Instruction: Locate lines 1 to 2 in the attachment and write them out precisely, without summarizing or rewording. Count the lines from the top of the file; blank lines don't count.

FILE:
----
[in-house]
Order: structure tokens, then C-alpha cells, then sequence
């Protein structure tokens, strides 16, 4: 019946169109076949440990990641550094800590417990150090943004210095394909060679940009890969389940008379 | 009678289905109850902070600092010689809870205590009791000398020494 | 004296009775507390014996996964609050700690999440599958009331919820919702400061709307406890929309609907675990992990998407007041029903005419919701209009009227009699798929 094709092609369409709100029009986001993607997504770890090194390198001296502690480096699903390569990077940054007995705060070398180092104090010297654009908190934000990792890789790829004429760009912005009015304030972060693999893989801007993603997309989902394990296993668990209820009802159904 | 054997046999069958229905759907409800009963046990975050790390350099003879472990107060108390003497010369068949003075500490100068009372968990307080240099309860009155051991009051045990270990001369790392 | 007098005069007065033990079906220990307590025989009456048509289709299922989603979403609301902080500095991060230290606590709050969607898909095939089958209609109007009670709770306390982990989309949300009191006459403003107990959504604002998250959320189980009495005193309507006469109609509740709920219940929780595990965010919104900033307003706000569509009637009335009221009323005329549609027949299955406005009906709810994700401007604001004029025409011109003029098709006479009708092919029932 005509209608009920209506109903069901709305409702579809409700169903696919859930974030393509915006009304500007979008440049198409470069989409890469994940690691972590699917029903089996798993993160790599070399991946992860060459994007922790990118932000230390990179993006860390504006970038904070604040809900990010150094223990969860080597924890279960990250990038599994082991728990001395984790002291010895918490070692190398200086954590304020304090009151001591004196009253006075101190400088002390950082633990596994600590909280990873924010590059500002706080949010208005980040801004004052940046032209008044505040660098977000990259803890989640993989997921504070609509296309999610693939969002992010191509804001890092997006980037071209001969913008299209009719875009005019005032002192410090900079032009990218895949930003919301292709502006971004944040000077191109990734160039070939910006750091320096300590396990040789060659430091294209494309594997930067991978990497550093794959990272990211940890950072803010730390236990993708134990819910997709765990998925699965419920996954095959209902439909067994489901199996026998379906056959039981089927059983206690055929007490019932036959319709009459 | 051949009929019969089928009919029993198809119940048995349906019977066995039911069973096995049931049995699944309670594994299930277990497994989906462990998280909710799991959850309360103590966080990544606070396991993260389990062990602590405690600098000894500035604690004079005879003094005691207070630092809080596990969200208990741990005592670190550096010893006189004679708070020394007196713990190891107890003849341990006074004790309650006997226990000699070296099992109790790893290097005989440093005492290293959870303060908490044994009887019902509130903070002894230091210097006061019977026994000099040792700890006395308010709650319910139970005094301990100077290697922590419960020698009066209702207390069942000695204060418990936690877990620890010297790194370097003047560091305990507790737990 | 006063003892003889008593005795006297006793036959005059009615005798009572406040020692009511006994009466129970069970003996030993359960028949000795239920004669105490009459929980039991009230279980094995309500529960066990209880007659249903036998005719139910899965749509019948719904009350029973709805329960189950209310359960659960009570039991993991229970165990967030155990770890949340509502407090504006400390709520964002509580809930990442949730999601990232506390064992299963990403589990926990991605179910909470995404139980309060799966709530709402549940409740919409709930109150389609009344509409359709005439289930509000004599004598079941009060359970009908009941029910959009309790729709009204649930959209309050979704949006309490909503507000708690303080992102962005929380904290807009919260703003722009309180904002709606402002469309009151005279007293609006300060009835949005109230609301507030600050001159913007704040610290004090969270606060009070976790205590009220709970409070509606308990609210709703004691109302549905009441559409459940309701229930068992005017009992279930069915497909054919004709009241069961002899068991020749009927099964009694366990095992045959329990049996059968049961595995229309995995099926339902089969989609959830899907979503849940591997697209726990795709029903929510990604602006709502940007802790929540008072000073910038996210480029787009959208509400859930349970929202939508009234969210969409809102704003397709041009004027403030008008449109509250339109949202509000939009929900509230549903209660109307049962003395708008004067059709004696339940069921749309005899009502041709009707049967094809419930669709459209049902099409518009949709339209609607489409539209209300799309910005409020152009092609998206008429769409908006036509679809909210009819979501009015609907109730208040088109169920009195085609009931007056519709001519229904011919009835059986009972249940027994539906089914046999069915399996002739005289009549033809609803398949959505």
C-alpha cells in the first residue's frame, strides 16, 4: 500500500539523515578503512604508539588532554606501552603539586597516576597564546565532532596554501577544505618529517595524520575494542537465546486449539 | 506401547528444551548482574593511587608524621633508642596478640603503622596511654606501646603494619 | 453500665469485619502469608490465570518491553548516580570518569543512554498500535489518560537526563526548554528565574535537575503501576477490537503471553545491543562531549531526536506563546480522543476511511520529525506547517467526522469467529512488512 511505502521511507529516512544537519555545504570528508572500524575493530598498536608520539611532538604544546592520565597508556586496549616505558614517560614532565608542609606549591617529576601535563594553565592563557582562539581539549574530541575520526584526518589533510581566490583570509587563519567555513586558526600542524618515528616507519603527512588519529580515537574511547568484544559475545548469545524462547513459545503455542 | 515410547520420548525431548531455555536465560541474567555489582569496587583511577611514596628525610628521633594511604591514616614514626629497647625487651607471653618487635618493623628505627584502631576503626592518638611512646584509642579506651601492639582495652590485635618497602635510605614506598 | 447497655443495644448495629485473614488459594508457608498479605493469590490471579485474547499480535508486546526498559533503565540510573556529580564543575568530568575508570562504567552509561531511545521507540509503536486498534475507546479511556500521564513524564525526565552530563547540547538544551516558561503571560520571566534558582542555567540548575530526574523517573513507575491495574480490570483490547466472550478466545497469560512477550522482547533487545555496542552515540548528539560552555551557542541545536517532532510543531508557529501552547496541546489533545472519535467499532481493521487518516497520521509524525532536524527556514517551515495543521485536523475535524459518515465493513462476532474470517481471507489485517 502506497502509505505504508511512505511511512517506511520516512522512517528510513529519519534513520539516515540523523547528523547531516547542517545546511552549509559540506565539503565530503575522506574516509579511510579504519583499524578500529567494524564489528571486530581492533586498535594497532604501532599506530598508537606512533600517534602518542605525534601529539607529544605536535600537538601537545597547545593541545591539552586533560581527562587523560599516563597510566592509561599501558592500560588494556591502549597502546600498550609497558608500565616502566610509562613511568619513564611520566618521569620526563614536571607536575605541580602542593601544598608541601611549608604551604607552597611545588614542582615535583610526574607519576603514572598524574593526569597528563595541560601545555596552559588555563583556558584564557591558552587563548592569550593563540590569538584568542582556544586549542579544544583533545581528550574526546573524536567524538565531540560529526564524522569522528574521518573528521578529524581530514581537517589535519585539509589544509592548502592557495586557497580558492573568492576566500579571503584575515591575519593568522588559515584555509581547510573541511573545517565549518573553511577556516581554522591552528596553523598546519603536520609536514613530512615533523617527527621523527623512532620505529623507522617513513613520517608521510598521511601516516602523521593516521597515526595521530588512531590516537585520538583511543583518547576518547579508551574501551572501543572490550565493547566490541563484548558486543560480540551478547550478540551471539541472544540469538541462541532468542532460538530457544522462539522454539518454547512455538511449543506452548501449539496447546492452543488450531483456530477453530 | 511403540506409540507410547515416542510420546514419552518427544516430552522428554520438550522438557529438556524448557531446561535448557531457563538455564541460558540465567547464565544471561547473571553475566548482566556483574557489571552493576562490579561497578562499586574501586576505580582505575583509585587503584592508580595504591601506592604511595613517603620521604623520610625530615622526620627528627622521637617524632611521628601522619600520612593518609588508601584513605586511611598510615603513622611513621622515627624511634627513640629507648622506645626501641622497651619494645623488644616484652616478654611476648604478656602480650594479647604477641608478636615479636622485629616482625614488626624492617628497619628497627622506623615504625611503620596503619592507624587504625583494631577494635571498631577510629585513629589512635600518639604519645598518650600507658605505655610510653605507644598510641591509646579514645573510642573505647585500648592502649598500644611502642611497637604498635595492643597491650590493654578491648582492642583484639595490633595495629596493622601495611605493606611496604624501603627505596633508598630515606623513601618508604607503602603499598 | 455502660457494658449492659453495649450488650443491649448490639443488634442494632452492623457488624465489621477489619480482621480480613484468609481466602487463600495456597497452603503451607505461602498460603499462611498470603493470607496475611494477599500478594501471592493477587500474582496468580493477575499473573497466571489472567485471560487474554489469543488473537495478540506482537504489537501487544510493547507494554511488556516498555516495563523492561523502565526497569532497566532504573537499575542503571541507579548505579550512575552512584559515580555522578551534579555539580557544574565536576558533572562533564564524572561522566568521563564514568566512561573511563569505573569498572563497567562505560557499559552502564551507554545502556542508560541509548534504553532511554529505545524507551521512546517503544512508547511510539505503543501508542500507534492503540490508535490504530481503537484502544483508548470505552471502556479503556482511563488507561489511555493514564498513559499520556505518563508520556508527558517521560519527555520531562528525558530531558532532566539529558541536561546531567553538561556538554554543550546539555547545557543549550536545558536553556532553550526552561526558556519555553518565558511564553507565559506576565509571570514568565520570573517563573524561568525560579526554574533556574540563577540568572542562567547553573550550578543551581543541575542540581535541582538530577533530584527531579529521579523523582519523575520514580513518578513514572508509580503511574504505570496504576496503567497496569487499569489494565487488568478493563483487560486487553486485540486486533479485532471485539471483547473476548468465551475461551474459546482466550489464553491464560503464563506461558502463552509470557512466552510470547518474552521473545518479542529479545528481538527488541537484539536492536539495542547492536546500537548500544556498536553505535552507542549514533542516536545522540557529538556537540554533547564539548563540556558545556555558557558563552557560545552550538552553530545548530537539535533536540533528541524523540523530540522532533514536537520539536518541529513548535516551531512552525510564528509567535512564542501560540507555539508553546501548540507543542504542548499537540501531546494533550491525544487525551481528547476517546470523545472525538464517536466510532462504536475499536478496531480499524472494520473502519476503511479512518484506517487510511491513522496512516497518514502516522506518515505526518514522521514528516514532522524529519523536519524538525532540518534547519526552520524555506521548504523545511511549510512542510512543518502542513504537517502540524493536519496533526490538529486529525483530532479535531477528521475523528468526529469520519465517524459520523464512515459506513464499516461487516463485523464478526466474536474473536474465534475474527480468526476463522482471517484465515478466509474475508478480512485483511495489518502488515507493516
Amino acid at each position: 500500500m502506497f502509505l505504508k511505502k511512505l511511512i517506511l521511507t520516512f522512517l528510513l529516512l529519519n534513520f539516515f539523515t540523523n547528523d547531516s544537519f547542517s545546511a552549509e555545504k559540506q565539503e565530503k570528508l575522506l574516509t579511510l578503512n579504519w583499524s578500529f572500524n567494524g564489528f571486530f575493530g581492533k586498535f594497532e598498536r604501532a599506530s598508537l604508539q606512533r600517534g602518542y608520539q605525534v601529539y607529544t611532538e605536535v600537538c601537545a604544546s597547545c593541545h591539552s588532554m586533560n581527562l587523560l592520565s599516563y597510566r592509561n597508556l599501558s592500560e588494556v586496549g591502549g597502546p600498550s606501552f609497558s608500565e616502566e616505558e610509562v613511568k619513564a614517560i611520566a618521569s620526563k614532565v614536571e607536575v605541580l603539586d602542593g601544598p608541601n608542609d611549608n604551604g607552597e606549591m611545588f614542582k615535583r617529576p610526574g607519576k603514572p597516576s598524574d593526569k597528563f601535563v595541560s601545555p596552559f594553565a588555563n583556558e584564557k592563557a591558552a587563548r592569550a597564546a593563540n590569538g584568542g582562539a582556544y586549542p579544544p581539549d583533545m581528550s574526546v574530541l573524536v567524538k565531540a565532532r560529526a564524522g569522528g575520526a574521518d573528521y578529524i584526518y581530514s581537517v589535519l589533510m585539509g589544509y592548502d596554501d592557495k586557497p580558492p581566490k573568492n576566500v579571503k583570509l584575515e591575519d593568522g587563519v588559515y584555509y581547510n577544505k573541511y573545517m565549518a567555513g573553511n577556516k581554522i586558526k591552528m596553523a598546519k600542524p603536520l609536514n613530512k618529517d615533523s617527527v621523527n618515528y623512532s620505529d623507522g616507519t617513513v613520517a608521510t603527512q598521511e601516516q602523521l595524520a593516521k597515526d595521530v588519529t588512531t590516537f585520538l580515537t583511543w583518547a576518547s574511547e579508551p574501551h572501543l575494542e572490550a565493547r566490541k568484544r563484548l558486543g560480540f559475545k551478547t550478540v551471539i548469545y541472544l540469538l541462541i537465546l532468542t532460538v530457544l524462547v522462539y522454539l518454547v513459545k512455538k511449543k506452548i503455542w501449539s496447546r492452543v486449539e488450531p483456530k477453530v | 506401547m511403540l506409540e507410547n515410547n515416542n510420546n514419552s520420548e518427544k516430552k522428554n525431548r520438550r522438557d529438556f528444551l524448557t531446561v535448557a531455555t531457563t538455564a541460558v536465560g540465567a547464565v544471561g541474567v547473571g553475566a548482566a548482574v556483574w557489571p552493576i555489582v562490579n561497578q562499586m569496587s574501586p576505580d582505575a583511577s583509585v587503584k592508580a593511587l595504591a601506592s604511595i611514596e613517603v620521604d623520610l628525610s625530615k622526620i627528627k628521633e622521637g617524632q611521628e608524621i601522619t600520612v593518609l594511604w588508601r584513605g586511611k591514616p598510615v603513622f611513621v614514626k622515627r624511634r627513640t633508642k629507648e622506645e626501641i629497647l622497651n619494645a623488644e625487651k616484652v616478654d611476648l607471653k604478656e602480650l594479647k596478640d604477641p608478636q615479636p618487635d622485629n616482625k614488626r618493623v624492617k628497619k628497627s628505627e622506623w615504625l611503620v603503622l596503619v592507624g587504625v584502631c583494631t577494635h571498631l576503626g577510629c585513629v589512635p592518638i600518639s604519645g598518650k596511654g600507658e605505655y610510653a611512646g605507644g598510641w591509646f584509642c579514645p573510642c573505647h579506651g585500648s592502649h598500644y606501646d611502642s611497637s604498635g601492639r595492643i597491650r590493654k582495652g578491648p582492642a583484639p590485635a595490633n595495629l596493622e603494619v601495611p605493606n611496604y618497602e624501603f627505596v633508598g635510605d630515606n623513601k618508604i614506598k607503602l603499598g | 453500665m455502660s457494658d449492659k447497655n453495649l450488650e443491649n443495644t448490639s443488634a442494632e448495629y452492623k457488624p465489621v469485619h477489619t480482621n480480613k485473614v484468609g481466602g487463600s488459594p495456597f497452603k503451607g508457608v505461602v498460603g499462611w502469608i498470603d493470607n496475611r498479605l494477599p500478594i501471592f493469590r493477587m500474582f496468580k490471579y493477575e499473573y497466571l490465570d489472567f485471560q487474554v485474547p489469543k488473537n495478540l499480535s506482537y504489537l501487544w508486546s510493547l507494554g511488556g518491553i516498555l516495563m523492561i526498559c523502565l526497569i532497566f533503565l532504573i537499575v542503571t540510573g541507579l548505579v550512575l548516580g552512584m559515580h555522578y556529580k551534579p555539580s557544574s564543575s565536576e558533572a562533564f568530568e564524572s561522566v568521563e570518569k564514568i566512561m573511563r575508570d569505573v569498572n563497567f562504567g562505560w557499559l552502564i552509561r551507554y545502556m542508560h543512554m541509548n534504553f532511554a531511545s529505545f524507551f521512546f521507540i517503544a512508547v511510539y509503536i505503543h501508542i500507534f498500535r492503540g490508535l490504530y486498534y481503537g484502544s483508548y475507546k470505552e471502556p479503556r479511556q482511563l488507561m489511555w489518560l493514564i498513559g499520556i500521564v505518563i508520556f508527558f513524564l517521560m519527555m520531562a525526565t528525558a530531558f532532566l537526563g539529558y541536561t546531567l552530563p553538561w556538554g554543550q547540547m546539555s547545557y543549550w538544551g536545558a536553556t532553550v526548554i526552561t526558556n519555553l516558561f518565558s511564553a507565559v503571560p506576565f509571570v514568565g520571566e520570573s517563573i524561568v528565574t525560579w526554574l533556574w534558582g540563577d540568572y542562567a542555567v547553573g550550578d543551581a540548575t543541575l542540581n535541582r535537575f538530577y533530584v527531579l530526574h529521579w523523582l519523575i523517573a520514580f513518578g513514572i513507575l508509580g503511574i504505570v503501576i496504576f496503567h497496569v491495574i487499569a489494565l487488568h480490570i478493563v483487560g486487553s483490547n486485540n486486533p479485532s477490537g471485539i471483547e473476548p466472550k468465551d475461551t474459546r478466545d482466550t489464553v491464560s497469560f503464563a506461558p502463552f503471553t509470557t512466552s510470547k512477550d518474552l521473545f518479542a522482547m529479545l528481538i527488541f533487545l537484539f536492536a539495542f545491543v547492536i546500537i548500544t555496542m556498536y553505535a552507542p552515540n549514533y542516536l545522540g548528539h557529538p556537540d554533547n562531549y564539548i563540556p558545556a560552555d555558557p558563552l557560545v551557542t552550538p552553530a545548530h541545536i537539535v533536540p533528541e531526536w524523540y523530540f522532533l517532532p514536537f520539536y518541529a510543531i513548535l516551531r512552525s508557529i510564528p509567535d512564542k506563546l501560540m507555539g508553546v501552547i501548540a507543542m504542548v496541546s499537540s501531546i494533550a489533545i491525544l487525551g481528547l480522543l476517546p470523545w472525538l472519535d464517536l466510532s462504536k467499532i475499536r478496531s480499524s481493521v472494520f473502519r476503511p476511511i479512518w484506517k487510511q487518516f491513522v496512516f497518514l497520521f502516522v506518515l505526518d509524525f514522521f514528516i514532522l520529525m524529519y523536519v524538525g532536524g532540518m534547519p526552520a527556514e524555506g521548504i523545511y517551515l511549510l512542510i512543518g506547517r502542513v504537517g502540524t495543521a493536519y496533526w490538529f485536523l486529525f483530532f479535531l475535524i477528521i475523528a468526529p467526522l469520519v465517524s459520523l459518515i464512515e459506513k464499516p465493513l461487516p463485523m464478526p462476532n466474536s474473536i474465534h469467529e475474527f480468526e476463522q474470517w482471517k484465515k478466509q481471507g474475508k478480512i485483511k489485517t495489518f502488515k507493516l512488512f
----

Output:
[in-house]
Order: structure tokens, then C-alpha cells, then sequence